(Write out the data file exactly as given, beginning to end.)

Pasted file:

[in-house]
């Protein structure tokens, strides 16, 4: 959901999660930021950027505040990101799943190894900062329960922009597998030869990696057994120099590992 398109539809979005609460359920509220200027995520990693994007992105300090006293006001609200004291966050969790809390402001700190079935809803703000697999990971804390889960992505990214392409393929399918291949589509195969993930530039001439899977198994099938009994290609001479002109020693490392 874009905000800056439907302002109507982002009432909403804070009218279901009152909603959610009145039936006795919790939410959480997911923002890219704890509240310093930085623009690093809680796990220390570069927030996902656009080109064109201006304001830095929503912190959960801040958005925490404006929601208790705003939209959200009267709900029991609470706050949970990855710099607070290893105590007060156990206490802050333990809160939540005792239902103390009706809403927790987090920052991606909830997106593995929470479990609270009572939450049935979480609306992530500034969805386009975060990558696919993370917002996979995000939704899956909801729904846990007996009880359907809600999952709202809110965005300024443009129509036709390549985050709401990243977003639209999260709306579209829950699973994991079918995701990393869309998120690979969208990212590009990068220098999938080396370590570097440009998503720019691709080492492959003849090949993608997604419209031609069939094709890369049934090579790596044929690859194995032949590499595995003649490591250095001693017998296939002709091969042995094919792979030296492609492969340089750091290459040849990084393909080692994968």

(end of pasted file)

[in-house]
């Protein structure tokens, strides 16, 4: 959901999660930021950027505040990101799943190894900062329960922009597998030869990696057994120099590992 398109539809979005609460359920509220200027995520990693994007992105300090006293006001609200004291966050969790809390402001700190079935809803703000697999990971804390889960992505990214392409393929399918291949589509195969993930530039001439899977198994099938009994290609001479002109020693490392 874009905000800056439907302002109507982002009432909403804070009218279901009152909603959610009145039936006795919790939410959480997911923002890219704890509240310093930085623009690093809680796990220390570069927030996902656009080109064109201006304001830095929503912190959960801040958005925490404006929601208790705003939209959200009267709900029991609470706050949970990855710099607070290893105590007060156990206490802050333990809160939540005792239902103390009706809403927790987090920052991606909830997106593995929470479990609270009572939450049935979480609306992530500034969805386009975060990558696919993370917002996979995000939704899956909801729904846990007996009880359907809600999952709202809110965005300024443009129509036709390549985050709401990243977003639209999260709306579209829950699973994991079918995701990393869309998120690979969208990212590009990068220098999938080396370590570097440009998503720019691709080492492959003849090949993608997604419209031609069939094709890369049934090579790596044929690859194995032949590499595995003649490591250095001693017998296939002709091969042995094919792979030296492609492969340089750091290459040849990084393909080692994968």